Cable Aids Katrina Victims

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How fitting it is that the cable industry will flock to New York this week for Diversity Week events, which will be held in the grisly aftermath of Hurricane Katrina.

At no time — perhaps only during the Civil War — have we seen the inequities of the haves and have-nots, or, more to the point, between white and black Americans. Just look at who’s left in New Orleans: By and large, it’s the African-American underclass, people who still don’t have the wherewithal to flee the disaster scene.

Diversity Week has always been a block of events set aside to raise consciousness as to the merits of bringing more people of color into the workplace, whether it’s creating entry-level jobs for the young or attracting more senior executives to the cable table.

This year, the event takes on an even more somber tone. The cornerstone of the week, the annual Walter Kaitz Foundation dinner, is sold out. Proceeds from that gala are meted out to worthy organizations like Women In Cable & Telecommunications, the National Association for Multi-Ethnicity in Communications and the Emma L. Bowen Foundation.

But this year, given the devastation of Katrina, the National Cable & Telecommunications Association has created the “Cable Hope Fund” to help those who are still very much in need.

I applaud that NCTA initiative as much as I, like many others, deplore the ineptitude of the Federal Emergency Management Agency, which has proven itself to be in need of substantial reform.

The NCTA fund is being established to also help cable-industry employees — just think of the Cox Communications Inc. system in New Orleans — and all victims in the storm-ravaged areas.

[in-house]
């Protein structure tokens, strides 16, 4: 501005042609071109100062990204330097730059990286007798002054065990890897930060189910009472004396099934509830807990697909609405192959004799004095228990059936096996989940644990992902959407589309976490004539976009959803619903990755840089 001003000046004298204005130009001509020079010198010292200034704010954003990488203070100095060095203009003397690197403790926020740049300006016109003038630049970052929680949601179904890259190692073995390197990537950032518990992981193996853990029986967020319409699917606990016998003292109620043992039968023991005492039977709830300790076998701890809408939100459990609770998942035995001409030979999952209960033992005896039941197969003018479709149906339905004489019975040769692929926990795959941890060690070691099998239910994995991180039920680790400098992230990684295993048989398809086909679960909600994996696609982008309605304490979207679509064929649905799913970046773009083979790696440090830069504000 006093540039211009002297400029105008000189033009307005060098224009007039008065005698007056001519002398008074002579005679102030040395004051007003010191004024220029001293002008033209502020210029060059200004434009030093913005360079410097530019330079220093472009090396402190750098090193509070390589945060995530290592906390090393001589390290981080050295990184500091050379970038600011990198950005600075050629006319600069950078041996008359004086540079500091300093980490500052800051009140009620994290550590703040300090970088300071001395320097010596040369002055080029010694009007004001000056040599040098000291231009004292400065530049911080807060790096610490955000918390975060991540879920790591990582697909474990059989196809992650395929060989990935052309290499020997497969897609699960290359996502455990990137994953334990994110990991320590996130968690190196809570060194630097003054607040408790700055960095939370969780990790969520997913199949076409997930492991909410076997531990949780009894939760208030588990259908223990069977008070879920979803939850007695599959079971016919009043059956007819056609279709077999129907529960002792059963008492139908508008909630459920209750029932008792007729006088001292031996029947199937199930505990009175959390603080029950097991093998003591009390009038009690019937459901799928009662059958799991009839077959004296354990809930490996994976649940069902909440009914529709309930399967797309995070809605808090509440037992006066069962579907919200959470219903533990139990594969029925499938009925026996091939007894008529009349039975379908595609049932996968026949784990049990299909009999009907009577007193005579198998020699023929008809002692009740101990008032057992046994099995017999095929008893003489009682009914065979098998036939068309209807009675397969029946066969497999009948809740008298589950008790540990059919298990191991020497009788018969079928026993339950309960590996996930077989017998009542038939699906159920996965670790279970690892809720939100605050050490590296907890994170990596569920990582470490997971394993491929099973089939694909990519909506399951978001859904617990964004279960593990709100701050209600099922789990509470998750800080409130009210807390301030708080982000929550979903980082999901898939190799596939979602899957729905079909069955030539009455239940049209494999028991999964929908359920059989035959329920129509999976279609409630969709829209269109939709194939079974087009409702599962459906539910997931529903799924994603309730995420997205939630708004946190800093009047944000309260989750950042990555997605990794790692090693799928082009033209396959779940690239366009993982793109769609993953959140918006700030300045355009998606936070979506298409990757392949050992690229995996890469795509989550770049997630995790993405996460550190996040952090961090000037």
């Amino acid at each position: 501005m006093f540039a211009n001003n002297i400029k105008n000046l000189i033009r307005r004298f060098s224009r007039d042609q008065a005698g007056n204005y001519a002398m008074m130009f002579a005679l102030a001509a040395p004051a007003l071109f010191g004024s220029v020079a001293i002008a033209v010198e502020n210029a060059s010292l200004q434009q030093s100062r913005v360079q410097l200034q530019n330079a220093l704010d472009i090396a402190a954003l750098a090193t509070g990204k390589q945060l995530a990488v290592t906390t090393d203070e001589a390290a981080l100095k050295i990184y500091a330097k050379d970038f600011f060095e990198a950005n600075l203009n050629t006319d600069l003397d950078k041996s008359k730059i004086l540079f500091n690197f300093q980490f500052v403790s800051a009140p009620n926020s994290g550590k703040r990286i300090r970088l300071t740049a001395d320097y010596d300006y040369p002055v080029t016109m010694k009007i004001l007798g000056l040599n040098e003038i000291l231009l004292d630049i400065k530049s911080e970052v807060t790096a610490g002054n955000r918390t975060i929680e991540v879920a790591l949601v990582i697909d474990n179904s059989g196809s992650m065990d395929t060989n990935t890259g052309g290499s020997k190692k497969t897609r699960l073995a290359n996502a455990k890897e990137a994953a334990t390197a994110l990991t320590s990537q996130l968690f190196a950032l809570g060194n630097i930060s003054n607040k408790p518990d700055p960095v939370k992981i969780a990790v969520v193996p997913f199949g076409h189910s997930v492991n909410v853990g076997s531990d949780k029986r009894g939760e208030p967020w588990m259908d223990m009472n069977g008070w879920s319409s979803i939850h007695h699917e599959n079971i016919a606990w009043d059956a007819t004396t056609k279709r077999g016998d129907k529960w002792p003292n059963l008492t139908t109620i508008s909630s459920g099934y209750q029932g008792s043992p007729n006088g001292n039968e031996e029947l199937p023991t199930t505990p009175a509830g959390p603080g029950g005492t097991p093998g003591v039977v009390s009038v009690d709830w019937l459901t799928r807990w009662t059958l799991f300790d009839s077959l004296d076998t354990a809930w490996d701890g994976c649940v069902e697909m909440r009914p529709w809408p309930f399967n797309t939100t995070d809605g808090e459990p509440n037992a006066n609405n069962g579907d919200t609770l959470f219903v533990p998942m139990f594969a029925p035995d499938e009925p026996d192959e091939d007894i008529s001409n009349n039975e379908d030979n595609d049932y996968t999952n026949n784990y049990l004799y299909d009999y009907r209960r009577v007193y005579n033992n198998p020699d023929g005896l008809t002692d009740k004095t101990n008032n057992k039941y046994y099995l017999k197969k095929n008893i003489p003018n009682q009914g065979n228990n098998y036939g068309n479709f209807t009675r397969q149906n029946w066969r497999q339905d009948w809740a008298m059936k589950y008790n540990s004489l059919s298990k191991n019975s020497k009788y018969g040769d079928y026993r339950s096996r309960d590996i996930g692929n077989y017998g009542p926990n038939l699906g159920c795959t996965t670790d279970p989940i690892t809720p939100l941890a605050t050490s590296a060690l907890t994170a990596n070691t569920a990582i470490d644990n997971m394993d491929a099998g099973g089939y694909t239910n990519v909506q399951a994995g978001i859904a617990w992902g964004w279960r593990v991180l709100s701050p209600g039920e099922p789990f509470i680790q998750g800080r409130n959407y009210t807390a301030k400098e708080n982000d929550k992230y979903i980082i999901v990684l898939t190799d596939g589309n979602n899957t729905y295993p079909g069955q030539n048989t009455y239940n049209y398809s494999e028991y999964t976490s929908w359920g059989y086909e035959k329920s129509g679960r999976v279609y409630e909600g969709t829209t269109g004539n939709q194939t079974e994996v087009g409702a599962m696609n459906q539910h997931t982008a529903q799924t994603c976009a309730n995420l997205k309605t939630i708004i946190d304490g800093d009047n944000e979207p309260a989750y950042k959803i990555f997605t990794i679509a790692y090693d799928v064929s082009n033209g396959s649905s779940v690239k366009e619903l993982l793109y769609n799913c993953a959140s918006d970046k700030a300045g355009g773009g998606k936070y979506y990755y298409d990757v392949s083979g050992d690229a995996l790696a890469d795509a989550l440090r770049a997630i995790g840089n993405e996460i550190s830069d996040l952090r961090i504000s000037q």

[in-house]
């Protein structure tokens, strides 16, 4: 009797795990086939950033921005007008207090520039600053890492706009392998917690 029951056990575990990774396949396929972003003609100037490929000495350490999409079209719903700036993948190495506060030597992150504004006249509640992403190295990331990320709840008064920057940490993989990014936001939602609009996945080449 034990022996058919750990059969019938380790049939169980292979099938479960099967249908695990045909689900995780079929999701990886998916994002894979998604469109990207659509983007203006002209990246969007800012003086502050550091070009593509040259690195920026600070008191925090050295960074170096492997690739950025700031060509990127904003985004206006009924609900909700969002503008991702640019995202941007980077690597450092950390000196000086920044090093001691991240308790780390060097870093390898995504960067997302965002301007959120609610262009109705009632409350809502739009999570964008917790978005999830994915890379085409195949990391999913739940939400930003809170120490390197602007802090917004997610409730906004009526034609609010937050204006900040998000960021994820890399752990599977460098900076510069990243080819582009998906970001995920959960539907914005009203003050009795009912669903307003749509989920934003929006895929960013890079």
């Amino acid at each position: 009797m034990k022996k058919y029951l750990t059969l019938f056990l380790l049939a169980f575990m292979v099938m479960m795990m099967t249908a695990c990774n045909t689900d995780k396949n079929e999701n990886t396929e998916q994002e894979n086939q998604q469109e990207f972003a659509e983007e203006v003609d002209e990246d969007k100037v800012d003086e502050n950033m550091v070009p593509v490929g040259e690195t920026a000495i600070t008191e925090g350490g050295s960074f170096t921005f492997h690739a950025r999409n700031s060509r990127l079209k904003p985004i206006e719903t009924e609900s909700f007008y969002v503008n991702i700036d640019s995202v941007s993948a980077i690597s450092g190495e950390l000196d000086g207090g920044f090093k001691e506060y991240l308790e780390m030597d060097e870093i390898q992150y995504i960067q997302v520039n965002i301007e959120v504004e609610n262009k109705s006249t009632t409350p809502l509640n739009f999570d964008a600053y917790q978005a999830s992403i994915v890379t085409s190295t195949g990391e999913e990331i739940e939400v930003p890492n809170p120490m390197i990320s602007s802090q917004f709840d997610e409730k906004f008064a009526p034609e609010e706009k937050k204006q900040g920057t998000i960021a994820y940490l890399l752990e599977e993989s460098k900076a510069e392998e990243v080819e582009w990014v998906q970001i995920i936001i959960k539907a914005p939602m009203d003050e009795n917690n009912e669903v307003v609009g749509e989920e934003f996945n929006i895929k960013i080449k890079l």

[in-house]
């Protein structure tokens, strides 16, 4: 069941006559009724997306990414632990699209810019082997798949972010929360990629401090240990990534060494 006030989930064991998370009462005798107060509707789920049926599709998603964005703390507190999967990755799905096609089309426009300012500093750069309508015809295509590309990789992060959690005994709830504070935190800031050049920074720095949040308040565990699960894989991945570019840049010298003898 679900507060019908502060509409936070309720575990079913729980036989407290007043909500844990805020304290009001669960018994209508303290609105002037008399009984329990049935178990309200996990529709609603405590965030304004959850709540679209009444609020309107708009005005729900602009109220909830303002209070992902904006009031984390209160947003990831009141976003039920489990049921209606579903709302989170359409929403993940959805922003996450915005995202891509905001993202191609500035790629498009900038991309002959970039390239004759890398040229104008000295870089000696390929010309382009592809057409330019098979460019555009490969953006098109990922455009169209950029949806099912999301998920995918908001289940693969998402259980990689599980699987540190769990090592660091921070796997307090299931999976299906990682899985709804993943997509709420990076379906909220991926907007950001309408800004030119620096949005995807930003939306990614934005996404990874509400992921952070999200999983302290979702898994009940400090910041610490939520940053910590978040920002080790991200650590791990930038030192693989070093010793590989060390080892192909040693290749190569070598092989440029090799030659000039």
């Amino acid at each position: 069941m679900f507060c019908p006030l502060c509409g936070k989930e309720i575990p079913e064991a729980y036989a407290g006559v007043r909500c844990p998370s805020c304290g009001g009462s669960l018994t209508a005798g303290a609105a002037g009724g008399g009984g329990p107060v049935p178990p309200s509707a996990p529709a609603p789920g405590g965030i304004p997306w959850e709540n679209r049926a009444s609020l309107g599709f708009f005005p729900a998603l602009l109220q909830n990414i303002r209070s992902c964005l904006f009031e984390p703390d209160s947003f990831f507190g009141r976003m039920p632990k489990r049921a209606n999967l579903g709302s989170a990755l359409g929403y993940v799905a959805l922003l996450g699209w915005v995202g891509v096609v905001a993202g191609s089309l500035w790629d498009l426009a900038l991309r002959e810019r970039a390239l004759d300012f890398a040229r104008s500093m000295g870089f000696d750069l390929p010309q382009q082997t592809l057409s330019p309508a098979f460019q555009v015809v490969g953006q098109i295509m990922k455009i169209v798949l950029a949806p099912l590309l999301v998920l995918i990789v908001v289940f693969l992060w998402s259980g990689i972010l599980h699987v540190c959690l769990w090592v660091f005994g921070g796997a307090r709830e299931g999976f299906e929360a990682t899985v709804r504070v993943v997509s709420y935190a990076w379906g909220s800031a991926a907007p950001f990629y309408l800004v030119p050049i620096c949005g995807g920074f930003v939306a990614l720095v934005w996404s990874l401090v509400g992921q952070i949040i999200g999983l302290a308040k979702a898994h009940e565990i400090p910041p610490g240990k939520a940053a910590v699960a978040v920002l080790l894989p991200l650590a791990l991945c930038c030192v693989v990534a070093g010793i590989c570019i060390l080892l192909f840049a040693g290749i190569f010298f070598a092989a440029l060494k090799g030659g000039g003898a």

So now the Cable Hope Fund is asking those who bought tables for the Kaitz dinner to match those contributions with donations to the fund.

This is truly the time for cable companies to dig deep. It isn’t just charity; it’s good business sense. Part of the Cable Hope Fund is the creation of a clearinghouse to collect information on housing and job opportunities to help the many cable employees who’ve been displaced by the hurricane.

I’m confident that, unlike FEMA, this cable-backed initiative will make fast progress.

Its six co-chairs are cable industry entrepreneurs who know how to make things happen. For example, Cox CEO Jim Robbins, is not one to let any grass grow under his feet. If anyone can get through the red tape that FEMA keeps spewing, it will be Robbins. If you’ve ever seen him boil — and I have — you know what I mean.

Then there’s MTV Networks chairman and CEO Judy McGrath, a powerful woman who has publicly gone on record about her fears of the Bush administration’s policies, particularly regarding free speech. I’d love to see her give FEMA an earful.

But let’s not play the blame game anymore. Enough. That’s been written about for weeks. Let’s band together and get help to the thousands who still need it.